Jim Gwinner (left) and his installation team with John Buck’s Archer.

Have you noticed anything different about HoMA’s front lawn? On June 3, John Buck’s monumental sculpture Archer (1990) was installed in the space formerly occupied by George Rickey’s towering Two Rectangles Eccentric, which returned to its original home in front of the Prince Kūhiō Federal Building in April of last year. Jim Gwinner, a conservator from Ohio-based McKay Lodge Conservation Laboratory, supervised taking apart the sculpture with a mini-crane, trucking it to the museum, setting it up, cleaning and hot waxing it. 

Buck was born in Iowa and lives part time in Bozeman, Montana, and on Hawai‛i island. He is well-known for his sculptures made from carved wood and bronze as well as woodblock prints, which critique issues relating to current events, popular culture, and world history. The bronze figure with an archer’s bow stands over 15 feet high. A circular target hovers at the top of the sculpture, directly above a mask-like head, tilted on its side. The work alludes to the ancient, primal act of hunting, and signifies humanity’s close relationship to, and dependence on nature. Buck’s process of bronze casting evidences the raw materials of the original sculpture. The roughly hewn work retains the appearance and textures of carved wood, wood strips, metal wire, nails, and tree branches. The placement and shape of the round target, brings to mind a full moon, and combined with the archer, may reference Artemis, the ancient Greek goddess of the hunt, the moon, and the wilderness. A smaller scale companion piece, titled The Archer (1990), can be found on the Spalding House campus.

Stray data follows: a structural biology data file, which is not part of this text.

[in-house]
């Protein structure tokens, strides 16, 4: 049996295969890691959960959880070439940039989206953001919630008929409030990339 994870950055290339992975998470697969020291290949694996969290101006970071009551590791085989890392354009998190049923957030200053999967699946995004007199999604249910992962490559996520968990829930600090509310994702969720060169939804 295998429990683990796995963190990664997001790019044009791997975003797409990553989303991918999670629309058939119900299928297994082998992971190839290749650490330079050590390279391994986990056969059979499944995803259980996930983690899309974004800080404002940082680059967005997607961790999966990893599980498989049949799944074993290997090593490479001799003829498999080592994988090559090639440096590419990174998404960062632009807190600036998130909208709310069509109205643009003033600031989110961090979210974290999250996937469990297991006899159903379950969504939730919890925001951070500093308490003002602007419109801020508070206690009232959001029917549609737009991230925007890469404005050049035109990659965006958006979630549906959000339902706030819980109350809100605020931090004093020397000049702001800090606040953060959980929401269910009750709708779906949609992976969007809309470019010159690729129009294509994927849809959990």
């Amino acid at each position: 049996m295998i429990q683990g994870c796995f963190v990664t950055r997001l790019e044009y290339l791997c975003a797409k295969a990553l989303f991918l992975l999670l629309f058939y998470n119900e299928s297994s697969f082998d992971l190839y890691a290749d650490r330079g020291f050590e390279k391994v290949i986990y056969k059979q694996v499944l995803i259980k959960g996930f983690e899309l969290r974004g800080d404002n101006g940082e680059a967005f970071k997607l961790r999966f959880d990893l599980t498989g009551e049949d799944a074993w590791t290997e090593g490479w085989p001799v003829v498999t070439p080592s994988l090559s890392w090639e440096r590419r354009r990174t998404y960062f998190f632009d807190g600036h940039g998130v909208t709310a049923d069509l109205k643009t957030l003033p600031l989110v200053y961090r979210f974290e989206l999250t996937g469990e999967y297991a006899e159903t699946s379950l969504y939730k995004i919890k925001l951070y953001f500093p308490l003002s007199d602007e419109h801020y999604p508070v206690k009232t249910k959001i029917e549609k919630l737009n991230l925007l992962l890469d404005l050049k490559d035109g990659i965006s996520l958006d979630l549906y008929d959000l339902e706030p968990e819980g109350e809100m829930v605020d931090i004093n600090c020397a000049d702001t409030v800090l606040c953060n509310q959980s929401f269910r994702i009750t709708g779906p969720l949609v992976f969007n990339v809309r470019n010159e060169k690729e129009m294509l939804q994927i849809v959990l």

Honolulu residents may recognize the towering figure, which, along with a second sculpture by Buck (Smokestack Lightnin’, 1991), flanked the entrance to the Advertiser Building on Kapi‛olani Boulevard through most of the 1990s and early 2000s. Originally created for an outdoor exhibition in San Francisco, and purchased in 1991 for the Advertiser Collection through a San Francisco gallery, Archer was sold in 2004 to a private collector who loaned the work to what was then The Contemporary Museum (currently HoMA, Spalding House), where it stood on the property that housed the administrative offices in the mid-2000s. In 2009, the sculpture was acquired by Dawn and Duncan MacNaughton for their collection, and transferred to HoMA as part of a major gift of artwork in 2018. HoMA is excited to have this major work by an internationally recognized artist with Hawai‛i ties, on permanent public display for the community to enjoy.

John Buck (American, b.1946)
Archer, 1990
Gift of Dawn and Duncan MacNaughton, 2018 (2018-4-02)